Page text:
Crab cake

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Crab cake served on a bun, from a Maryland tavern

A crab cake is a variety of fishcake that is popular in the United States. It is composed of crab meat and various other ingredients, such as bread crumbs, mayonnaise, eggs, and seasonings, particularly the cake is then sautéed, baked, grilled or, the most popular choice, broiled, and then served. Crab cakes are traditionally associated with the area surrounding the Chesapeake Bay, in particular the states of Maryland and Virginia.[1]

Crab cakes are particularly popular along the coast of the Mid-Atlantic States. They can also be commonly found in New England, the South Atlantic States, the Gulf Coast, the Pacific Northwest, and the Northern California coast, where the crabbing industry thrives. While meat from any species of crab may be used, the blue crab, whose native habitat includes the Chesapeake Bay, is the traditional choice and generally considered to be the best tasting. In the Pacific Northwest and Northern California, the endemic Dungeness Crab is a popular ingredient for crab cakes, and the cakes are prepared at many well-established restaurants throughout the region.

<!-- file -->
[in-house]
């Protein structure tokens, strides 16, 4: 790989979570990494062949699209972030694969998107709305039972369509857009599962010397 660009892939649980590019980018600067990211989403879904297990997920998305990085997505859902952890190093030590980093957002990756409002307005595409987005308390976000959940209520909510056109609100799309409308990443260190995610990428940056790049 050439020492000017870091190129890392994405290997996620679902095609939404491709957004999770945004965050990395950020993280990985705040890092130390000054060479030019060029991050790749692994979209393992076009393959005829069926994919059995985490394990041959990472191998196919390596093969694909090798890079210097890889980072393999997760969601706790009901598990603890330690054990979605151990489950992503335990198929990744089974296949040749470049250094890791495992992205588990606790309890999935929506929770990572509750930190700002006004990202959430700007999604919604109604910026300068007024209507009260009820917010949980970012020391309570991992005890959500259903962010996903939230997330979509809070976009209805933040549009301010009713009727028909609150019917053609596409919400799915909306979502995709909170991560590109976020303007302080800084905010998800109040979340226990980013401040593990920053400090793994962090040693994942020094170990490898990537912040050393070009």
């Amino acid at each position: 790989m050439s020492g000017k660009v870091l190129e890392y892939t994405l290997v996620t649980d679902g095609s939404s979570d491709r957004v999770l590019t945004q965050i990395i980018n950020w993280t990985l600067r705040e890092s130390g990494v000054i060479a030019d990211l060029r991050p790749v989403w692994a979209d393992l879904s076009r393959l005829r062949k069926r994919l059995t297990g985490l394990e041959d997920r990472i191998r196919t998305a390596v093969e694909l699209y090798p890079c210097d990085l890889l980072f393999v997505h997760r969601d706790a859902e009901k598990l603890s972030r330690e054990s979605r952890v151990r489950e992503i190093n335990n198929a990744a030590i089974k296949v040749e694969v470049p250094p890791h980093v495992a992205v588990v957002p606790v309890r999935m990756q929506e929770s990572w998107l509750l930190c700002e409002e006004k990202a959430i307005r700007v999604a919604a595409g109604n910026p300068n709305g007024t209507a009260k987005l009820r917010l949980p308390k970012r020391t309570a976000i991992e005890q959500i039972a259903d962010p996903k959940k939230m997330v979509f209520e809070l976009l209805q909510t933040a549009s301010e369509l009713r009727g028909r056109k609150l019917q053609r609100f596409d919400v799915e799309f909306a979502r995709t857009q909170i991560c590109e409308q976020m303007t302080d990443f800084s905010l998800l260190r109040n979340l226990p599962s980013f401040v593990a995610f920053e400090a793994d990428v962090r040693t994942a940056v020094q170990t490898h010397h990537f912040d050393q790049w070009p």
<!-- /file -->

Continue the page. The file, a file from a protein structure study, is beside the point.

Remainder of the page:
Styles[edit]

Crab cakes topped with greens, served at a London museum
Crab cakes with sweet potato fries and cole slaw, as served at a Massachusetts restaurant

The two most common styles of Maryland crab cake are Boardwalk and restaurant. Boardwalk crab cakes are typically breaded and deep-fried, and often filled with stuffing (of various sorts) and served on a hamburger bun or, most popularly, with saltine crackers. Restaurant (or gourmet) crab cakes are often prepared with no filler, consisting of all-lump (backfin) crab meat served on a platter or open-faced sandwich.

The choices of sides are usually french fries, cole slaw, potato or macaroni salad. Baltimore restaurants serve crab cakes with a lemon wedge and saltine crackers; other restaurants serve condiments such as a remoulade, tartar sauce, mustard, cocktail sauce or ketchup. Baltimoreans usually forgo these condiments and eat plain or with a dash of Worcestershire sauce. Many restaurants give their patrons the choice of having their crab cake fried or broiled. Crab cakes vary in size, from no bigger than a small cookie to larger than a hamburger.

See also[edit]

References[edit]

  1. ^ Stern, Jane (Jun 4, 2009). 500 Things to Eat Before It's Too Late: and the Very Best Places to Eat Them. Houghton Mifflin Harcourt. p. 81. 

External links[edit]

Recipes[edit]